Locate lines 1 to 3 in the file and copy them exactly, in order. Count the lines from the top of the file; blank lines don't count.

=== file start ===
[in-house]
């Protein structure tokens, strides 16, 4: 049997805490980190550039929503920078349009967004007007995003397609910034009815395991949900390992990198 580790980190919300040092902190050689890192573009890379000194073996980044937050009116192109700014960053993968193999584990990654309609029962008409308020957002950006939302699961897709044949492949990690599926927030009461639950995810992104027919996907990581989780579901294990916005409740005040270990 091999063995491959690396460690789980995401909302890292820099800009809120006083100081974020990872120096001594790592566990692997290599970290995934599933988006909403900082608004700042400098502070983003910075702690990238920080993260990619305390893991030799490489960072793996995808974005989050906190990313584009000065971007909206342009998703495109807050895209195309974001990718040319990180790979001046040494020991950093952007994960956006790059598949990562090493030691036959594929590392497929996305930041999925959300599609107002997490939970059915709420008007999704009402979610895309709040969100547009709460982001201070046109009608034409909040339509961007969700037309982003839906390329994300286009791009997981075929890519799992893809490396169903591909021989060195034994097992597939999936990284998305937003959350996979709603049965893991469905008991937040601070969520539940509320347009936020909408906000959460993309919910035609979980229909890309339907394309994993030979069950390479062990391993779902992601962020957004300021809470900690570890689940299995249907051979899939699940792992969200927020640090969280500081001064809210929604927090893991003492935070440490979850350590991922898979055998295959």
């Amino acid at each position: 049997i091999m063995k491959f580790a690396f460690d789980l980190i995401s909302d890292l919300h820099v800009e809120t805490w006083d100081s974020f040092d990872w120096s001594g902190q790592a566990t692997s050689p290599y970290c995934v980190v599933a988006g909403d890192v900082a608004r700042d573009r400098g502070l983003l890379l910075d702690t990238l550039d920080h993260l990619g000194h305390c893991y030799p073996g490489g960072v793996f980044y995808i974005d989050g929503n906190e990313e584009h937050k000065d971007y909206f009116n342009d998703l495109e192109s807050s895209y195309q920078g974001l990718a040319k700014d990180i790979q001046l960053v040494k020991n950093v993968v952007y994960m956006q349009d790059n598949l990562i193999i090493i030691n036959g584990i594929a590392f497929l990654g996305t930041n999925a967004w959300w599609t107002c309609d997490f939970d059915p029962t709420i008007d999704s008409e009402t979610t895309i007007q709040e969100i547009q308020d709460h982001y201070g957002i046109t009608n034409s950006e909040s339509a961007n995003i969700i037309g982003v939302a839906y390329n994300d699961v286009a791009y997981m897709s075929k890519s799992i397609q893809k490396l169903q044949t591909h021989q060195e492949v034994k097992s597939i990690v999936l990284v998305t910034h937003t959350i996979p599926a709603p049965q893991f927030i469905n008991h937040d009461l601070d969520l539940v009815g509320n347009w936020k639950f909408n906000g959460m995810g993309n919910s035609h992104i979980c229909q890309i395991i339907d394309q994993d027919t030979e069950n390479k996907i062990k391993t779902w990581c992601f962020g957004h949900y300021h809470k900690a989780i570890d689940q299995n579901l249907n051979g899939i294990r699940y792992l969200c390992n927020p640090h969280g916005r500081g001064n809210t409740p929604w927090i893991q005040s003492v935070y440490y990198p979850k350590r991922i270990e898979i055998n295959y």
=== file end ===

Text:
[in-house]
């Protein structure tokens, strides 16, 4: 049997805490980190550039929503920078349009967004007007995003397609910034009815395991949900390992990198 580790980190919300040092902190050689890192573009890379000194073996980044937050009116192109700014960053993968193999584990990654309609029962008409308020957002950006939302699961897709044949492949990690599926927030009461639950995810992104027919996907990581989780579901294990916005409740005040270990 091999063995491959690396460690789980995401909302890292820099800009809120006083100081974020990872120096001594790592566990692997290599970290995934599933988006909403900082608004700042400098502070983003910075702690990238920080993260990619305390893991030799490489960072793996995808974005989050906190990313584009000065971007909206342009998703495109807050895209195309974001990718040319990180790979001046040494020991950093952007994960956006790059598949990562090493030691036959594929590392497929996305930041999925959300599609107002997490939970059915709420008007999704009402979610895309709040969100547009709460982001201070046109009608034409909040339509961007969700037309982003839906390329994300286009791009997981075929890519799992893809490396169903591909021989060195034994097992597939999936990284998305937003959350996979709603049965893991469905008991937040601070969520539940509320347009936020909408906000959460993309919910035609979980229909890309339907394309994993030979069950390479062990391993779902992601962020957004300021809470900690570890689940299995249907051979899939699940792992969200927020640090969280500081001064809210929604927090893991003492935070440490979850350590991922898979055998295959």
């Amino acid at each position: 049997i091999m063995k491959f580790a690396f460690d789980l980190i995401s909302d890292l919300h820099v800009e809120t805490w006083d100081s974020f040092d990872w120096s001594g902190q790592a566990t692997s050689p290599y970290c995934v980190v599933a988006g909403d890192v900082a608004r700042d573009r400098g502070l983003l890379l910075d702690t990238l550039d920080h993260l990619g000194h305390c893991y030799p073996g490489g960072v793996f980044y995808i974005d989050g929503n906190e990313e584009h937050k000065d971007y909206f009116n342009d998703l495109e192109s807050s895209y195309q920078g974001l990718a040319k700014d990180i790979q001046l960053v040494k020991n950093v993968v952007y994960m956006q349009d790059n598949l990562i193999i090493i030691n036959g584990i594929a590392f497929l990654g996305t930041n999925a967004w959300w599609t107002c309609d997490f939970d059915p029962t709420i008007d999704s008409e009402t979610t895309i007007q709040e969100i547009q308020d709460h982001y201070g957002i046109t009608n034409s950006e909040s339509a961007n995003i969700i037309g982003v939302a839906y390329n994300d699961v286009a791009y997981m897709s075929k890519s799992i397609q893809k490396l169903q044949t591909h021989q060195e492949v034994k097992s597939i990690v999936l990284v998305t910034h937003t959350i996979p599926a709603p049965q893991f927030i469905n008991h937040d009461l601070d969520l539940v009815g509320n347009w936020k639950f909408n906000g959460m995810g993309n919910s035609h992104i979980c229909q890309i395991i339907d394309q994993d027919t030979e069950n390479k996907i062990k391993t779902w990581c992601f962020g957004h949900y300021h809470k900690a989780i570890d689940q299995n579901l249907n051979g899939i294990r699940y792992l969200c390992n927020p640090h969280g916005r500081g001064n809210t409740p929604w927090i893991q005040s003492v935070y440490y990198p979850k350590r991922i270990e898979i055998n295959y």